But since you can't have enriched uranium from it no one wants it. :rolleyes:
Re nuclear waste: A lot of it can be reprocessed into usable fuel. France does it.
Or, just use a breeder reactor. They produce more fissile material than they consume. (No, I don't know how it works either.)
But what I'd REALLY like to see is fusion. Much better than fusion, in my opinion.
Also, Michael, is it possible to download all the images in an archive? I'd like to flip through them all, but the back/next links sometimes break (i.e. don't appear at all).
Thanks Michael for that great post. The pictures and text are stunning.
Many who have replied to this forum eagerly defend nuclear energy as safe, clean, economical, etc, etc, and etc.
The indisputable fact is that Chernobyl is just as "alive" - as fatally radioactive - today as it was 24 years ago only an hour after the tragic failure.
For those interested, I have posted this shameless link to ongoing news of a nuclear nature.
I suggest that everyone bookmark and read the NRC postings of Nuclear Event Reports for all reactors in the USA. Most are minor, but there are dozens every week. Here they are for
2009 and 2010.
It's certainly true that you wouldn't want to rub your scrotum on any foliage near the reactor building, but it's a *long* way from the 10-minutes-and-you're-dead levels immediately following the accident.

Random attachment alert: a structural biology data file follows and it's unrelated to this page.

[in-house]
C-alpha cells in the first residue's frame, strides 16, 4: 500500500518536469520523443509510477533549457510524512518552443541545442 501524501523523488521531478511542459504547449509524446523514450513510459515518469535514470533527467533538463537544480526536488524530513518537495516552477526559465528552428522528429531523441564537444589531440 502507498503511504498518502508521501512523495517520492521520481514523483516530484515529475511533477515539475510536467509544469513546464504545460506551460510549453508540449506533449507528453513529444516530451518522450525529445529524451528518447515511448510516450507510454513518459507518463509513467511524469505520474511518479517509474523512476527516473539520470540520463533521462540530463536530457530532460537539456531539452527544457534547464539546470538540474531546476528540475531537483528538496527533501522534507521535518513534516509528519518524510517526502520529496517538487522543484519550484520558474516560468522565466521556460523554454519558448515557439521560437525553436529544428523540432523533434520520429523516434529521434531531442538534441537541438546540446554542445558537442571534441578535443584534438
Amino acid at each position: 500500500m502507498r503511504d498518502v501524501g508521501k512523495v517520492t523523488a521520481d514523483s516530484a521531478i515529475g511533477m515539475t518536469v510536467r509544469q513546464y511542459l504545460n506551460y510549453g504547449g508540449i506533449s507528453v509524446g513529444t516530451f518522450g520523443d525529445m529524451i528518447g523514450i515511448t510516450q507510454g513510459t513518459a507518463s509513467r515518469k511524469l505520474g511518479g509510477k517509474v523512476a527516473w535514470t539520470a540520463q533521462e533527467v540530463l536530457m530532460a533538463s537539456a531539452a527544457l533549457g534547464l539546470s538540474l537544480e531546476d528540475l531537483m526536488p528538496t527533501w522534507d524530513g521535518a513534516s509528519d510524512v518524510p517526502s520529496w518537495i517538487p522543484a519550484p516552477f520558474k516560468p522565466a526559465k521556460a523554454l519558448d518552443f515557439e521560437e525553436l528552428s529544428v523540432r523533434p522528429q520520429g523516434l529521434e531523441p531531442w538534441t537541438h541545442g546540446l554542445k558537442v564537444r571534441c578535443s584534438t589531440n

the other advantage afaik is that there can be no core meltdown :)
(and dump all of that "unclean" atomic waste and uranium into space ;) )
*runs and hides*
of course that wouldn't be the "right thing" (with responsibility in mind) to do ...
First off, nice pictures. Photojournalism is probably the best way to get more attention on Chernobyl, as it should be. There are still plenty of russian design RBMK's around the world, so it's best that everything that still exists is out in the public.
Secondly, a young woman did one of the first phototours of this area from her motorcycle about 5 years ago. Her exploits are now hosted on
www.kiddofspeed.com. She did two phototours and they are very interesting. She has a couple of others including phototours of areas of Nazi and Mongol invasion, separated by a thousand years but occurring on the same land. Also one of the orange revolution in 2004.